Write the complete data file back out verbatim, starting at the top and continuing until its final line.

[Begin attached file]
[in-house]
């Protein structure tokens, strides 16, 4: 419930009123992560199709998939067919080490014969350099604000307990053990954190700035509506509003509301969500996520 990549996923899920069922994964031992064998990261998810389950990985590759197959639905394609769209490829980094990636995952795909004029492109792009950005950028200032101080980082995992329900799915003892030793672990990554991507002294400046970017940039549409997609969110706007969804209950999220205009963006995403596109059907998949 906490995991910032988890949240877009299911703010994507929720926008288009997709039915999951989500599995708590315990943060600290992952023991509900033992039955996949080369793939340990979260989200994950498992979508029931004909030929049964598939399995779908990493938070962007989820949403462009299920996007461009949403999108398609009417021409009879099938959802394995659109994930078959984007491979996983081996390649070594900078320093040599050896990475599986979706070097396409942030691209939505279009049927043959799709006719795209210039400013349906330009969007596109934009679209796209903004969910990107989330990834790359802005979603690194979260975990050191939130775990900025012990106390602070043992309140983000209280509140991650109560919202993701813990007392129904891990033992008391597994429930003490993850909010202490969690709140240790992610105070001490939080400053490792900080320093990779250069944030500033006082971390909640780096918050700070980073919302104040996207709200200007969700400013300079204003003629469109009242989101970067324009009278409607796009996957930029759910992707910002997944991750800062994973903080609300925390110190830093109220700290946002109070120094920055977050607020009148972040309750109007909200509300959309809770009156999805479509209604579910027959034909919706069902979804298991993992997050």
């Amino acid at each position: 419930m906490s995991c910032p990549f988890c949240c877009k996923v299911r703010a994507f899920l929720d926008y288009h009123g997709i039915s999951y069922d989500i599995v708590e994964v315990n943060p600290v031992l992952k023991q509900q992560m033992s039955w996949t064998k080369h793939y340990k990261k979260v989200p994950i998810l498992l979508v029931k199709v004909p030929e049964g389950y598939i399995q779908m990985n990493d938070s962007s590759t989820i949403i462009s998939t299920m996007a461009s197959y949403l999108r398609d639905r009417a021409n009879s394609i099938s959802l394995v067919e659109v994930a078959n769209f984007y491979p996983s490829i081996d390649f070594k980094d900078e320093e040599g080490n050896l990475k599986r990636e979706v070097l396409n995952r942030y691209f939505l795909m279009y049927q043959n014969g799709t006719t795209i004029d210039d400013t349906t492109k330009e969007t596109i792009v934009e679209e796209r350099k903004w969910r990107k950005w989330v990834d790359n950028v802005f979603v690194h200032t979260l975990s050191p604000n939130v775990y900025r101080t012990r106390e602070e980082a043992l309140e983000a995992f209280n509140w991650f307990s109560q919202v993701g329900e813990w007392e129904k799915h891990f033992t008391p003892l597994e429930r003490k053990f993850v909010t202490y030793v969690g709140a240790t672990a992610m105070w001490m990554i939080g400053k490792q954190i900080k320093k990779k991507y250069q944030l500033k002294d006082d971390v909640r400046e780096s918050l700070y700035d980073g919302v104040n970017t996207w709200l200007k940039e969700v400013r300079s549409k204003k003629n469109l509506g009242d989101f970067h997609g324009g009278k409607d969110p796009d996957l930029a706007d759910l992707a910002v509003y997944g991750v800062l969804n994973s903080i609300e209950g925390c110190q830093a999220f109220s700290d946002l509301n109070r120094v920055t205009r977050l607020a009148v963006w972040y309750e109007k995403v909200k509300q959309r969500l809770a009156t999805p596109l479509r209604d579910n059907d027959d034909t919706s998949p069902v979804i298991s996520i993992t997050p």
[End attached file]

[in-house]
């Protein structure tokens, strides 16, 4: 419930009123992560199709998939067919080490014969350099604000307990053990954190700035509506509003509301969500996520 990549996923899920069922994964031992064998990261998810389950990985590759197959639905394609769209490829980094990636995952795909004029492109792009950005950028200032101080980082995992329900799915003892030793672990990554991507002294400046970017940039549409997609969110706007969804209950999220205009963006995403596109059907998949 906490995991910032988890949240877009299911703010994507929720926008288009997709039915999951989500599995708590315990943060600290992952023991509900033992039955996949080369793939340990979260989200994950498992979508029931004909030929049964598939399995779908990493938070962007989820949403462009299920996007461009949403999108398609009417021409009879099938959802394995659109994930078959984007491979996983081996390649070594900078320093040599050896990475599986979706070097396409942030691209939505279009049927043959799709006719795209210039400013349906330009969007596109934009679209796209903004969910990107989330990834790359802005979603690194979260975990050191939130775990900025012990106390602070043992309140983000209280509140991650109560919202993701813990007392129904891990033992008391597994429930003490993850909010202490969690709140240790992610105070001490939080400053490792900080320093990779250069944030500033006082971390909640780096918050700070980073919302104040996207709200200007969700400013300079204003003629469109009242989101970067324009009278409607796009996957930029759910992707910002997944991750800062994973903080609300925390110190830093109220700290946002109070120094920055977050607020009148972040309750109007909200509300959309809770009156999805479509209604579910027959034909919706069902979804298991993992997050």
């Amino acid at each position: 419930m906490s995991c910032p990549f988890c949240c877009k996923v299911r703010a994507f899920l929720d926008y288009h009123g997709i039915s999951y069922d989500i599995v708590e994964v315990n943060p600290v031992l992952k023991q509900q992560m033992s039955w996949t064998k080369h793939y340990k990261k979260v989200p994950i998810l498992l979508v029931k199709v004909p030929e049964g389950y598939i399995q779908m990985n990493d938070s962007s590759t989820i949403i462009s998939t299920m996007a461009s197959y949403l999108r398609d639905r009417a021409n009879s394609i099938s959802l394995v067919e659109v994930a078959n769209f984007y491979p996983s490829i081996d390649f070594k980094d900078e320093e040599g080490n050896l990475k599986r990636e979706v070097l396409n995952r942030y691209f939505l795909m279009y049927q043959n014969g799709t006719t795209i004029d210039d400013t349906t492109k330009e969007t596109i792009v934009e679209e796209r350099k903004w969910r990107k950005w989330v990834d790359n950028v802005f979603v690194h200032t979260l975990s050191p604000n939130v775990y900025r101080t012990r106390e602070e980082a043992l309140e983000a995992f209280n509140w991650f307990s109560q919202v993701g329900e813990w007392e129904k799915h891990f033992t008391p003892l597994e429930r003490k053990f993850v909010t202490y030793v969690g709140a240790t672990a992610m105070w001490m990554i939080g400053k490792q954190i900080k320093k990779k991507y250069q944030l500033k002294d006082d971390v909640r400046e780096s918050l700070y700035d980073g919302v104040n970017t996207w709200l200007k940039e969700v400013r300079s549409k204003k003629n469109l509506g009242d989101f970067h997609g324009g009278k409607d969110p796009d996957l930029a706007d759910l992707a910002v509003y997944g991750v800062l969804n994973s903080i609300e209950g925390c110190q830093a999220f109220s700290d946002l509301n109070r120094v920055t205009r977050l607020a009148v963006w972040y309750e109007k995403v909200k509300q959309r969500l809770a009156t999805p596109l479509r209604d579910n059907d027959d034909t919706s998949p069902v979804i298991s996520i993992t997050p």